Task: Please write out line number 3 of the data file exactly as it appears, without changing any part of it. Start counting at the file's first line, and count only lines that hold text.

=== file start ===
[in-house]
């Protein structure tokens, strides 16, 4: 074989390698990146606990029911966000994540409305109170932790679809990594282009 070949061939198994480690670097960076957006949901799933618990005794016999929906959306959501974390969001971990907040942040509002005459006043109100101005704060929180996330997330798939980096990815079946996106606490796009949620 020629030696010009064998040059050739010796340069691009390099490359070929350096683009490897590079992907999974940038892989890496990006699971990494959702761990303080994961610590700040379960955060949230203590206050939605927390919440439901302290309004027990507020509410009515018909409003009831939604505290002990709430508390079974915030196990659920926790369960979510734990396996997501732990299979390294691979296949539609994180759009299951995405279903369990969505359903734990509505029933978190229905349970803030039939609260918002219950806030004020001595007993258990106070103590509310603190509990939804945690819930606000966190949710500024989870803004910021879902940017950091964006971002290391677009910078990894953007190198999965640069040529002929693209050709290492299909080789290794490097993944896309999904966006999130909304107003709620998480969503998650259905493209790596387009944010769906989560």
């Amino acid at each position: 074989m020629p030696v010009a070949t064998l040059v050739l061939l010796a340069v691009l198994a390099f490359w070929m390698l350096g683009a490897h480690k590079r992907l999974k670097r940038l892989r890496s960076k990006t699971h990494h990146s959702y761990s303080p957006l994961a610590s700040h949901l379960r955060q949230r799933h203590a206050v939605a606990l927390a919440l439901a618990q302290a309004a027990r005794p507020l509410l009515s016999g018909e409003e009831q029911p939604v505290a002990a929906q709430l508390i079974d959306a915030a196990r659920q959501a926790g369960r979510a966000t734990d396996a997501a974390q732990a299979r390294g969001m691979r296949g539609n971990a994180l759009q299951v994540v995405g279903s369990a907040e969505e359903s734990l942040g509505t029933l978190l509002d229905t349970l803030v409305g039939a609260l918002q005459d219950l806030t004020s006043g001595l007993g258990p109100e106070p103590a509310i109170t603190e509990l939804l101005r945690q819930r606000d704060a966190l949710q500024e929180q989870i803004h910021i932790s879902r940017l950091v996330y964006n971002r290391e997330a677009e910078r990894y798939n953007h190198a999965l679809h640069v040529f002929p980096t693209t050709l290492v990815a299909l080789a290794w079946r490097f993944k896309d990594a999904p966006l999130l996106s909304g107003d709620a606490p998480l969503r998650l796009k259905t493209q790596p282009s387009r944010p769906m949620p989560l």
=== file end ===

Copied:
């Amino acid at each position: 074989m020629p030696v010009a070949t064998l040059v050739l061939l010796a340069v691009l198994a390099f490359w070929m390698l350096g683009a490897h480690k590079r992907l999974k670097r940038l892989r890496s960076k990006t699971h990494h990146s959702y761990s303080p957006l994961a610590s700040h949901l379960r955060q949230r799933h203590a206050v939605a606990l927390a919440l439901a618990q302290a309004a027990r005794p507020l509410l009515s016999g018909e409003e009831q029911p939604v505290a002990a929906q709430l508390i079974d959306a915030a196990r659920q959501a926790g369960r979510a966000t734990d396996a997501a974390q732990a299979r390294g969001m691979r296949g539609n971990a994180l759009q299951v994540v995405g279903s369990a907040e969505e359903s734990l942040g509505t029933l978190l509002d229905t349970l803030v409305g039939a609260l918002q005459d219950l806030t004020s006043g001595l007993g258990p109100e106070p103590a509310i109170t603190e509990l939804l101005r945690q819930r606000d704060a966190l949710q500024e929180q989870i803004h910021i932790s879902r940017l950091v996330y964006n971002r290391e997330a677009e910078r990894y798939n953007h190198a999965l679809h640069v040529f002929p980096t693209t050709l290492v990815a299909l080789a290794w079946r490097f993944k896309d990594a999904p966006l999130l996106s909304g107003d709620a606490p998480l969503r998650l796009k259905t493209q790596p282009s387009r944010p769906m949620p989560l």